Baldur's Gate, from Baldur's Gate
It was a toss up between Baldur's Gate and Athkatla, from Baldur's Gate II: Shadow of Amn. The latter has the benefit of being near the start of the game, letting you spend hours exploring its streets and discovering its many sidequests. Cities, inevitably, are my favourite part of any RPG, and getting one so interesting so early was a good choice to differentiate the Baldur's Gate sequel from its predecessor.
Thing is, Athkatla feels more like a theme park than a city. The player can only visit some of its buildings, and it never really feels like a place that people live. Baldur's Gate does, and, if you enjoy poking around people's private property, offers plenty of houses to investigate. Also, it does benefit from your party's long journey to get there. Throughout your travels along the Sword Coast you stop at towns such as Beregost with its many inns and taverns, and Nashkel (carnival and all). In comparison, Baldur's Gate feels vast, exciting and dangerous—just like a proper city.
Dunwall, from Dishonored
British Imperial opulence and Victorian London urchin chic collide in this spectacular Gothic location, covered in disease and full of strange technology. ‘Steampunk’ is the phrase often used to describe the intricate, rusting copper pipe and clockwork contraptions that the city’s rulers use to police the streets, but Dishonored is a richer fantasy that incorporates the occult and bio-horror into its setup. The whole place is powered by the bile of Lovecraftian whales, exploited by a monstrous industrial revolution that’s slowly digesting all but the most privileged of Dunwall’s citizens. Luckily, as Corvo, you have the spells and killing power to break out of that fate, but moving through Dunwall still feels like being trapped in a Tom Waits song, in the best possible way.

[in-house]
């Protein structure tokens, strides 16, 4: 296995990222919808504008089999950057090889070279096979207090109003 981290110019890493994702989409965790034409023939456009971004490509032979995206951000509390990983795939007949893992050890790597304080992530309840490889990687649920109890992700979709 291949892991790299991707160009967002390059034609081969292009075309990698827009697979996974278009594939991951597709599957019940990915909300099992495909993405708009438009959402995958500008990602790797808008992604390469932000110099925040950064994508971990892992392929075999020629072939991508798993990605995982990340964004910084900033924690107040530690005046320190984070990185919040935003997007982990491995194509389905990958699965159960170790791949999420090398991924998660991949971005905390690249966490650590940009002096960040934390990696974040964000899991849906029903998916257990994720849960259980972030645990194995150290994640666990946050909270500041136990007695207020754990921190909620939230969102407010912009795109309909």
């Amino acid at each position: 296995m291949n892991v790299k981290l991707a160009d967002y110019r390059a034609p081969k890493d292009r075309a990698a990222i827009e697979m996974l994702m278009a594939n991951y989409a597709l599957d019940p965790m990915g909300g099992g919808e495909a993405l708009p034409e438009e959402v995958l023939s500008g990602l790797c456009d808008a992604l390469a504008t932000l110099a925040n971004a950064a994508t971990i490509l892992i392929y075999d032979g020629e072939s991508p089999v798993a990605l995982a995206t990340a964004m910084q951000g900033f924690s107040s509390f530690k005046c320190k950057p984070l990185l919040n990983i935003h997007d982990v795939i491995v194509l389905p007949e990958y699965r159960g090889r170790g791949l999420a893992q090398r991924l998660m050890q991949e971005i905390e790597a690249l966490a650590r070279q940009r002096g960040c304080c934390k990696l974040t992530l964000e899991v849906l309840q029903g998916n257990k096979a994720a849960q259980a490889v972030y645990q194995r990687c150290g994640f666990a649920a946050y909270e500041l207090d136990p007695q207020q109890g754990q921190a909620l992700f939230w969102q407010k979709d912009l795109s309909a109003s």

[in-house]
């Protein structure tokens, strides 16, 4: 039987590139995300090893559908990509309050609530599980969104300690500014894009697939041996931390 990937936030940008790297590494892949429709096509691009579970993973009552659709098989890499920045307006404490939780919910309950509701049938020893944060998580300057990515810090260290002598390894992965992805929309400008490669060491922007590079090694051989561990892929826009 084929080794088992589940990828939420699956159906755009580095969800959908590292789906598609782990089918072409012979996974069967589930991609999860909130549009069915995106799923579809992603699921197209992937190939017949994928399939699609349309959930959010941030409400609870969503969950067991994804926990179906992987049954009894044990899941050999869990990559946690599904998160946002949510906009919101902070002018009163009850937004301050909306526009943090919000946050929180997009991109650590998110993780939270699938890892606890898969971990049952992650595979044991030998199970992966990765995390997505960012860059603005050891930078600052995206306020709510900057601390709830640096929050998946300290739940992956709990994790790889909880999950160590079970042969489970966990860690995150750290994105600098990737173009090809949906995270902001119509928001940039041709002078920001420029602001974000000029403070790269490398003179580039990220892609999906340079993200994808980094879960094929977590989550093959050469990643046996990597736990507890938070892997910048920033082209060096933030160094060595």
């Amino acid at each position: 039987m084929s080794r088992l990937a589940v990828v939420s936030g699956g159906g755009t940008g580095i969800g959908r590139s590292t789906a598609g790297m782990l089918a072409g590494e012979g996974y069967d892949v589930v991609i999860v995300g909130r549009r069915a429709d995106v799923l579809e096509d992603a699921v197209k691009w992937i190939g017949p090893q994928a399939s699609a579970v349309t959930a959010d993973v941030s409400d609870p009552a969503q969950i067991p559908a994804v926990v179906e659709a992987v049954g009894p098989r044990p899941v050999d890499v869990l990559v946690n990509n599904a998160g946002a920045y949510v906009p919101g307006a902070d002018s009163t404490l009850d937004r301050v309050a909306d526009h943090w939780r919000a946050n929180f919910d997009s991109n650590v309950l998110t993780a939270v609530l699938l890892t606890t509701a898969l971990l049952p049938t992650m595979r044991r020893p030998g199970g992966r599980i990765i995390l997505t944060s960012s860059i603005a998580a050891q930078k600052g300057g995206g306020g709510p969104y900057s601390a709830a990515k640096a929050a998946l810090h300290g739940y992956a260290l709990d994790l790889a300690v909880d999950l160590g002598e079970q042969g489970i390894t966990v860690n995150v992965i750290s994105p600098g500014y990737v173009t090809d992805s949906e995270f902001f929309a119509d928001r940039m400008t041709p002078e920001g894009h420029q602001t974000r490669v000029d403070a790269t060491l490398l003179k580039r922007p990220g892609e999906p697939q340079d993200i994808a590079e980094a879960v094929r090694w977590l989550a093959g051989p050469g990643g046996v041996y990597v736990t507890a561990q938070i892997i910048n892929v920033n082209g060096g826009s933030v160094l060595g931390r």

Novigrad, from The Witcher 3: Wild Hunt
When I think of Geralt now, I like to imagine him patrolling the sun-dappled fields of Toussaint. (Or in the bath, .) But the beating heart of The Witcher 3 is Novigrad, the dense, sprawling city you first visit about a third of the way into the game. Judged purely on visuals, I don’t think there’s another city that comes close. I literally gasped the first time the guards parted to let me through the gates and I saw what was inside. “Have you seen how good this bloody thing looks?” I said, almost exasperated, to my other half. She had. She’d already finished the game. But that didn’t stop me banging on about it. “Look at the bloody docks! This is ridiculous!”
But it’s not just its prettiness the leaves Novigrad lingering long in the memory. The Assassin’s Creed games have delivered plenty of impressive looking cities. What makes The Witcher 3 so much more special is the variety of stuff that happens during your stay. Helping Hattori to open his high-end sword shop. Navigating the politics of the various street gangs, and their brilliantly drawn rulers. Sweet little asides like the house haunted by a godling. The brilliant murder mystery plotline which Wes just informed me I didn’t actually solve correctly. Putting on a play, for god’s sake. That shouldn’t even be fun!
Woven through all this are the bigger arcs—Geralt’s search for Ciri, the persecution of the mages, and his possible romance with Triss. What you don’t get is the tedious repetition of sidequest structures that are used to bloat other open world games. Novigrad is so wonderfully put together, so insanely detailed—when I think about how much work has gone into it, I’m staggered all over again—that when it came time for the story to shift focus to Skellige, I actually felt a small sense of loss. When you’re bored of Novigrad…
Paradise City, from Burnout Paradise
Good luck getting that song out of your head. I’m sorry. But it’s worth powering through for the memories of Paradise City, the place cool cars go when they die. The reason so many people still look back on Burnout Paradise as The Final Racing game is because it turned an entire city into a playground for fast cars while somehow layering dozens of sensible racing routes and stunt challenges on top of one another without compromise. It’s a marvel of racing game design, and the best place to hang out with friends in search of nothing more than speed, stunts, and explosions—the combination of which is the antidote for ennui.